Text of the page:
PILIPINAS SHELL last Thursday gathered bright young minds from Eton International School, The School of Academics and Arts, Trumpets Playshop as well as children of invited media guests and celebrities for a special kid-friendly discussion about energy and energy sources at the Mind Museum.

Among those who attended the event were children of celebrities like Nathan, son of Camille Prats; Micaela, daughter of Danica Sotto-Pingris; and Eia, daughter of Sherilyn Reyes-Tan.


The activity is in line with Shell’s 105th year anniversary here in the Philippines and is highlighted by the launch of their Kids #MakeTheFuture campaign video which contains inspiring stories of kids who benefit from ongoing Shell programs like the Access to Energy project, an initiative that aims to power off-grid communities in the country using renewable energy.

By holding the Kids #MakeTheFuture event last Thursday, Shell intends to create an opportunity to promote energy consciousness and education among youngsters, as well as to invite them to join the discussion on improving and making the future of energy.

Sitting down with the kids is Cesar Romero, the Country Chairman of Shell companies in the Philippines, together with Shell Philippines Exploration B.V. (SPEX) Managing Director Don Paulino and Country Health Manager Dr. Rose Rivera who assisted in providing insights on the many ways that everyone, including kids, use and expend energy, and what Shell does to provide them the energy that they need.

Both kids and the adult spectators learned a lot from the discussion. I, myself, have finally learned where the name “Shell” came from?

According to Romero, the company was initially in the business of selling kerosene back in the days and to maximize profit during the trade, the company would buy shells and put it on the empty kerosene barrels and sell the shells back home.

Here are just some of the topics and questions raised by the kids to the three Shell executives:

  • How does cars and fuels contribute to climate change?
  • What are renewable sources of energy?
  • When will electric cars and charging stations be available in the country?
  • What if fuel runs out?
  • Is too much energy bad?
  • How does Shell help in reducing our carbon footprints?

Through this activity, Pilipinas Shell renews its commitment to deliver more cleaner energy, help meet growing needs and find ways to use energy more efficiently.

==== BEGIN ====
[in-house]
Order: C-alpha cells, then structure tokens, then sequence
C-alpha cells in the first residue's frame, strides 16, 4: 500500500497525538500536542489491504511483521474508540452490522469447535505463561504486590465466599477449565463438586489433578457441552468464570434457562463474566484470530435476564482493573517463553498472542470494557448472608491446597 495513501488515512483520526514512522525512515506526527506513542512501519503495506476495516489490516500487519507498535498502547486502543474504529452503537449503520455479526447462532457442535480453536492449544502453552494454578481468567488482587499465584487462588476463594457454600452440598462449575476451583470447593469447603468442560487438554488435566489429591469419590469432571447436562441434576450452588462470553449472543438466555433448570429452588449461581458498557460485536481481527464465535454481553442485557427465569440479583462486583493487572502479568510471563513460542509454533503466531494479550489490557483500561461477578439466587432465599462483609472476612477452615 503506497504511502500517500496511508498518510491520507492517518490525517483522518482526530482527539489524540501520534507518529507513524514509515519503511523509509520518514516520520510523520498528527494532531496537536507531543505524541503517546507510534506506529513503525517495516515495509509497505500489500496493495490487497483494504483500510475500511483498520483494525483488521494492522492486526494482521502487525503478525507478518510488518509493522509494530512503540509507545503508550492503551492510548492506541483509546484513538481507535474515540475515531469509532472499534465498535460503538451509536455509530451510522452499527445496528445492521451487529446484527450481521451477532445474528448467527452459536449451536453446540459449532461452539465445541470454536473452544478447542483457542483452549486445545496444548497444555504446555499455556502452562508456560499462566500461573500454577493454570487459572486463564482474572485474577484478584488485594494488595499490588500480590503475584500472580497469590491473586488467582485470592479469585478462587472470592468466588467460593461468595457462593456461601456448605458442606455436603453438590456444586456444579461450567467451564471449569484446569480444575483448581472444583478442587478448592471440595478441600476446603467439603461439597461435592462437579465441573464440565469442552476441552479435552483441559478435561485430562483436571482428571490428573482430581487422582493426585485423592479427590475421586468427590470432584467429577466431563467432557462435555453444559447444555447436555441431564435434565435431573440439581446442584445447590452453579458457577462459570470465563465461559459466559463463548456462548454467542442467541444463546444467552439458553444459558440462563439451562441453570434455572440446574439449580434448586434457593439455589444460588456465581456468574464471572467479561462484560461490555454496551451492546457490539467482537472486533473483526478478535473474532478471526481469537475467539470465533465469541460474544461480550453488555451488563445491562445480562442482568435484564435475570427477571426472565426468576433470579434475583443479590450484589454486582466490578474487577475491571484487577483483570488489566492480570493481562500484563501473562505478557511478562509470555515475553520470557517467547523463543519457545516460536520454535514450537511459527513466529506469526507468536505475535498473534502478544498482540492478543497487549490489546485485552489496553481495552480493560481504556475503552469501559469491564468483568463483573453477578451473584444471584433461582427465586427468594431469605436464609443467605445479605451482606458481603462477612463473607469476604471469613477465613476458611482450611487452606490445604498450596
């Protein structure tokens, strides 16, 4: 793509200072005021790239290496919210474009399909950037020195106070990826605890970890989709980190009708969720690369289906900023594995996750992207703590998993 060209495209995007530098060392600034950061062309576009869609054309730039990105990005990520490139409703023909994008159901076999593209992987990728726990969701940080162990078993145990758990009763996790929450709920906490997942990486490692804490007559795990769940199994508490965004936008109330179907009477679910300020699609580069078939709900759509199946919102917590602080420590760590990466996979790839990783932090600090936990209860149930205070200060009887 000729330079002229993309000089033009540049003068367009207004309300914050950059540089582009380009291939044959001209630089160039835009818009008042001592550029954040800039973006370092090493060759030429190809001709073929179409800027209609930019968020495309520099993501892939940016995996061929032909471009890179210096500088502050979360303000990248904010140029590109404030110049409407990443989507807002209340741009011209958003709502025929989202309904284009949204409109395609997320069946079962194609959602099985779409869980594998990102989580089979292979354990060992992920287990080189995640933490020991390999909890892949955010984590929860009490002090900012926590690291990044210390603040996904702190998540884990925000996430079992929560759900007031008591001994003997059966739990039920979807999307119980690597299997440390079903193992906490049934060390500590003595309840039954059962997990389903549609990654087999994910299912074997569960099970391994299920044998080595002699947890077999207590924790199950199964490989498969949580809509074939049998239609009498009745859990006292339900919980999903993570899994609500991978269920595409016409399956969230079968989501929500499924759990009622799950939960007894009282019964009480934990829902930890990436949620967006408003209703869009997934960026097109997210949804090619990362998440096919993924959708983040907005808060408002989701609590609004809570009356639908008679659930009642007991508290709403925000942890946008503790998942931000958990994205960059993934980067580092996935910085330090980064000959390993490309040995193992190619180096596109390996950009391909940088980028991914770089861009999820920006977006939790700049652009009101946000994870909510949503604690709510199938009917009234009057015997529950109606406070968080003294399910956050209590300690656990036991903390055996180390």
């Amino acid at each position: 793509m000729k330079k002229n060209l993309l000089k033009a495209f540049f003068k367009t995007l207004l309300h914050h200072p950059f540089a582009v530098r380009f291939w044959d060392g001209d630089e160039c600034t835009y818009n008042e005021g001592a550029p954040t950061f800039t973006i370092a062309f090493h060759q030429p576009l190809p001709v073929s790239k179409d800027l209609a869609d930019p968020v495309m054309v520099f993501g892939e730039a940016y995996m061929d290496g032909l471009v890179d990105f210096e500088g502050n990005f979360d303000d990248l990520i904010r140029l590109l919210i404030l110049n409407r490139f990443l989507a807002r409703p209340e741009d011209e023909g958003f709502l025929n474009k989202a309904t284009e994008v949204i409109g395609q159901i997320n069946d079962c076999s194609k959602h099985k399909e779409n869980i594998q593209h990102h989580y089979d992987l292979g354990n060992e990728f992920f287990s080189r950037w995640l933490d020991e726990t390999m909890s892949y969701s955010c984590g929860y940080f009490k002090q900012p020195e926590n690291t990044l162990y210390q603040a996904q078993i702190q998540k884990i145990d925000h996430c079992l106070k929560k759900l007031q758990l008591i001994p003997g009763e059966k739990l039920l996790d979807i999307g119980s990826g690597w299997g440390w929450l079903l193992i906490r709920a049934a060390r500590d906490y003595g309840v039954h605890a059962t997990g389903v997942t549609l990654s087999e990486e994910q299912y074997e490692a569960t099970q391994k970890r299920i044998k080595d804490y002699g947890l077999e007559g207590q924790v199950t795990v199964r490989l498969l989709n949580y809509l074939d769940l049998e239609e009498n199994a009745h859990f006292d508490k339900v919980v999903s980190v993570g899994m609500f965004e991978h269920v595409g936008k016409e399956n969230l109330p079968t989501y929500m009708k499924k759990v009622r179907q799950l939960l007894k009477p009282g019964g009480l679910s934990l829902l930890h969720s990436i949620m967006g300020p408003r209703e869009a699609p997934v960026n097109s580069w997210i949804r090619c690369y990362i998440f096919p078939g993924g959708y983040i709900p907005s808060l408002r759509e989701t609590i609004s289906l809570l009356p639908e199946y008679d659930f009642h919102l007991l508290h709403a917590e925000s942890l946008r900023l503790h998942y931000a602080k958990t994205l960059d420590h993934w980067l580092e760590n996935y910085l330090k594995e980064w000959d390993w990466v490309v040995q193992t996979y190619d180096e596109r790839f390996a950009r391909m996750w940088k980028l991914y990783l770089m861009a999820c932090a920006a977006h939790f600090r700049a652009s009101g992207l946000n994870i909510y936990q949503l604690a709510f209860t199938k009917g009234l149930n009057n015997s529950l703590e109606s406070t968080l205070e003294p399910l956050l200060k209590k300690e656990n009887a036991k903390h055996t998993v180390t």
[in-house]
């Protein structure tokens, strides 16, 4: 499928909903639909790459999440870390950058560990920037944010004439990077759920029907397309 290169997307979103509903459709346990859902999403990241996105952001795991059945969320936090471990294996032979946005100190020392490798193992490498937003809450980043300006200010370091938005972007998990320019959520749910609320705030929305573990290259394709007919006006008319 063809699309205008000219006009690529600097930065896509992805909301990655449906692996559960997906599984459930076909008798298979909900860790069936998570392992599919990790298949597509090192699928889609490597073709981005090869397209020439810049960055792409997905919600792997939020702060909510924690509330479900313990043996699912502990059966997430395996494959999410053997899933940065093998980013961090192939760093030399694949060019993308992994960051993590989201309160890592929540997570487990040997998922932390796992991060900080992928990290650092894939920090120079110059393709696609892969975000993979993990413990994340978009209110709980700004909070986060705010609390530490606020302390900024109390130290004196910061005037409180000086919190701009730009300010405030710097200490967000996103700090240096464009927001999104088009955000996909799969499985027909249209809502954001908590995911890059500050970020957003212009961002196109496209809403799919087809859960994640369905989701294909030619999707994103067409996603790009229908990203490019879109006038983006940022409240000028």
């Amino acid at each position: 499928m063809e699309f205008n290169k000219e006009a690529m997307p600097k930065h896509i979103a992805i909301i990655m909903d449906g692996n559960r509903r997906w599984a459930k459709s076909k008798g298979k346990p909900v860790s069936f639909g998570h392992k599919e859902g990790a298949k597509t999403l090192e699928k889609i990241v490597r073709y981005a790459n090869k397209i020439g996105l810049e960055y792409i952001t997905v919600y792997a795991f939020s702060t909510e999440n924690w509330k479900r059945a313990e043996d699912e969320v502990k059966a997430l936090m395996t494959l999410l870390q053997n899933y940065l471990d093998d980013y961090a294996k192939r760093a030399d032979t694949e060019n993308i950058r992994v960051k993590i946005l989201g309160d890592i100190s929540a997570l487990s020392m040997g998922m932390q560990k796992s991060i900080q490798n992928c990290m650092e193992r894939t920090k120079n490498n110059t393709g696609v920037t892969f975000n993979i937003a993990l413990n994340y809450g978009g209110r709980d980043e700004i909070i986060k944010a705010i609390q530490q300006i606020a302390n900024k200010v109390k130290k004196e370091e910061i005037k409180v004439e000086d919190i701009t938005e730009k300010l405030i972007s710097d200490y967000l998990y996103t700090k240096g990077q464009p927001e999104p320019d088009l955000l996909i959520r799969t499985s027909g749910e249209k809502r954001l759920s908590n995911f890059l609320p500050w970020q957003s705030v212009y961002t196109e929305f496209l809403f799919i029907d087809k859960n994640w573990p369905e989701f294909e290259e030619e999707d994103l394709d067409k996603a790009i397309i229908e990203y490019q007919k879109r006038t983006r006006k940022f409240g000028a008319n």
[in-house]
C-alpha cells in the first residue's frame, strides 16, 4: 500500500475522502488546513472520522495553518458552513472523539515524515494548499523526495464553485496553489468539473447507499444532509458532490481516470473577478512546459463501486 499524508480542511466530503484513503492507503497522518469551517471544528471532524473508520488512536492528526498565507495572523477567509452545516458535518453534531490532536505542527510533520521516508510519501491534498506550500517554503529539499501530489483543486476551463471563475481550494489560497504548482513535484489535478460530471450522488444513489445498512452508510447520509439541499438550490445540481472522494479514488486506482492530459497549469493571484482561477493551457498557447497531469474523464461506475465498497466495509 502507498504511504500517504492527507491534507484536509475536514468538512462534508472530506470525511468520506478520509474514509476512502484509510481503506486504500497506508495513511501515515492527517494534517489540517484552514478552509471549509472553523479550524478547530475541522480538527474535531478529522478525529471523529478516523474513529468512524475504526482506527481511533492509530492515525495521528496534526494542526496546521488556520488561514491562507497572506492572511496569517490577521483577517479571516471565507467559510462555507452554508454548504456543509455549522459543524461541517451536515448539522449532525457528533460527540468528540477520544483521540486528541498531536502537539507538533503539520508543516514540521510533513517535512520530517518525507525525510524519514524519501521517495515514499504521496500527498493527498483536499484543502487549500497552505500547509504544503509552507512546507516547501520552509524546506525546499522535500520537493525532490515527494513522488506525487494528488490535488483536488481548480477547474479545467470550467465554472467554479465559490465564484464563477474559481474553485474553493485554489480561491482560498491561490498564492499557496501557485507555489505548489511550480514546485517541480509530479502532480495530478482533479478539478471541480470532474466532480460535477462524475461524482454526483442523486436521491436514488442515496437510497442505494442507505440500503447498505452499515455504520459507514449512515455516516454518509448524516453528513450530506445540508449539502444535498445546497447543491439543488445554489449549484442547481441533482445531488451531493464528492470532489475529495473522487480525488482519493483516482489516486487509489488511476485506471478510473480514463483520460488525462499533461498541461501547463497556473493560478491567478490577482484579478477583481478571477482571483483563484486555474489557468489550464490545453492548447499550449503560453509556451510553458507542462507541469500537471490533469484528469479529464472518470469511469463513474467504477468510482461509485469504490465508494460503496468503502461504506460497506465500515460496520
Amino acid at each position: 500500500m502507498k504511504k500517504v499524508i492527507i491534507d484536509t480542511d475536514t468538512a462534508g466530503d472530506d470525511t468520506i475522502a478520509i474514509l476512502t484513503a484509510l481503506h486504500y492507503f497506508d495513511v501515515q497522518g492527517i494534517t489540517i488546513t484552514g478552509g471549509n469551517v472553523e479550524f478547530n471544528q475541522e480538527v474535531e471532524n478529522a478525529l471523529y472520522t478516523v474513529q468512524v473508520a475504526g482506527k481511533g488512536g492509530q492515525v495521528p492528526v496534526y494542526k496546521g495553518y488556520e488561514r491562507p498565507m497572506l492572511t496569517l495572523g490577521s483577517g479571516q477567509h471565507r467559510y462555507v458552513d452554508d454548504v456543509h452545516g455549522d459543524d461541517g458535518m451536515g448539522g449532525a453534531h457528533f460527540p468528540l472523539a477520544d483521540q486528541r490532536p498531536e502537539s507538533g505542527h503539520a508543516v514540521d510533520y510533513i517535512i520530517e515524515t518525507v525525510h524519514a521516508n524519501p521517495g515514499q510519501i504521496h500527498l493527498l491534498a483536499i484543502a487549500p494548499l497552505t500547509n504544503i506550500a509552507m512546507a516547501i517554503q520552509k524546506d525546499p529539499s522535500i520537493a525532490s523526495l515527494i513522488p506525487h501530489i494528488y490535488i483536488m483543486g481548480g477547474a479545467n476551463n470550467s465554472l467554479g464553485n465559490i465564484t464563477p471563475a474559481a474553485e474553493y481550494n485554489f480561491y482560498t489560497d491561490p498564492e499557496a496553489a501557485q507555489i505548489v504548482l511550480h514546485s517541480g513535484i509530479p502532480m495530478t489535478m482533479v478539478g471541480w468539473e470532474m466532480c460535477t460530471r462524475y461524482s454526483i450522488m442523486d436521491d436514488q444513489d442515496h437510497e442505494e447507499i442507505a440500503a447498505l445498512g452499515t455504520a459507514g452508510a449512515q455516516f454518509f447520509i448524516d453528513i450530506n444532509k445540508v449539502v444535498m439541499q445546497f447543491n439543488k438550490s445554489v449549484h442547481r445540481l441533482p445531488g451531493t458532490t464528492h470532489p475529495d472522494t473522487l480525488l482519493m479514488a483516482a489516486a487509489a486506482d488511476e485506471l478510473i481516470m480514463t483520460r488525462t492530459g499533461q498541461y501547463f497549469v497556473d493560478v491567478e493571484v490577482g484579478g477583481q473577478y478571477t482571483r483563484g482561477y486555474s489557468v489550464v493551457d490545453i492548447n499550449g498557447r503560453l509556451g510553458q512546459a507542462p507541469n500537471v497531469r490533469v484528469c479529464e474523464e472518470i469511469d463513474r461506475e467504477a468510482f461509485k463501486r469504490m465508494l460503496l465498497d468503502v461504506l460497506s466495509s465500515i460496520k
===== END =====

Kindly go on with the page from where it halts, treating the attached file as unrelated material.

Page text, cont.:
At the heart of this commitment is the goal to #MakeTheFuture of energy one that is environmentally and socially responsible and thus, sustainable with the help of all stakeholders, including kids.

“Everything that we are doing today impacts on future generations, and it is interesting to see what tomorrow’s decision-makers and leaders know about energy, how they’re affected and what they think must happen to ensure that Shell can help make the future sustainable for them,” says Cesar Romero, country chairman of Shell companies in the Philippines.

Paulino said that fossil fuel is finite, that is why Shell is looking into other sources like batteries, fuel cells and other renewable energy. Their aim now is to provide products that are more energy efficient so that people would get more with lesser consumption.

Romero ends,

“Energy is important for human development. 15% of the world’s population have zero access to energy or about 1.2 Billion people, while about 3 Billion more had to live with unsafe and often unreliable sources of energy. The challenge is therefore assigned to both production and consumption. Shell promises to do its best to produce more cleaner and affordable energy, innovate, and look for ways in a most sustainable manner. For the part of the consumers, it is very much encouraged to start with by practicing sustainable consumption and supporting brands that do more in improving the quality of life of every Filipino people.”

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